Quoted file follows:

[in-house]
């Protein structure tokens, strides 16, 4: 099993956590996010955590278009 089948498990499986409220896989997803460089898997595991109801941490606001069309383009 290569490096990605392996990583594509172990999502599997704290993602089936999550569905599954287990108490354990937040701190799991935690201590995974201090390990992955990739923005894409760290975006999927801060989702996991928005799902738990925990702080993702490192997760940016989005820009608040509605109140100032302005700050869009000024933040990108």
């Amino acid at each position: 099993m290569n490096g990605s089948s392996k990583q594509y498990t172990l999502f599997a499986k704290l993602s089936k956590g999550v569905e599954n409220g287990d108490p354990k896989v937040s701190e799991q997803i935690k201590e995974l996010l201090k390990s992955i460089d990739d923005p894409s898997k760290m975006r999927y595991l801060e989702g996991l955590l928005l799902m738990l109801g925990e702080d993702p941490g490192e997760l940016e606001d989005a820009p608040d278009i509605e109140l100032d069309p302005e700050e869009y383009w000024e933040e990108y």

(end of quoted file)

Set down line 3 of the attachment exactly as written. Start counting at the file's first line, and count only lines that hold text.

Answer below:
């Amino acid at each position: 099993m290569n490096g990605s089948s392996k990583q594509y498990t172990l999502f599997a499986k704290l993602s089936k956590g999550v569905e599954n409220g287990d108490p354990k896989v937040s701190e799991q997803i935690k201590e995974l996010l201090k390990s992955i460089d990739d923005p894409s898997k760290m975006r999927y595991l801060e989702g996991l955590l928005l799902m738990l109801g925990e702080d993702p941490g490192e997760l940016e606001d989005a820009p608040d278009i509605e109140l100032d069309p302005e700050e869009y383009w000024e933040e990108y």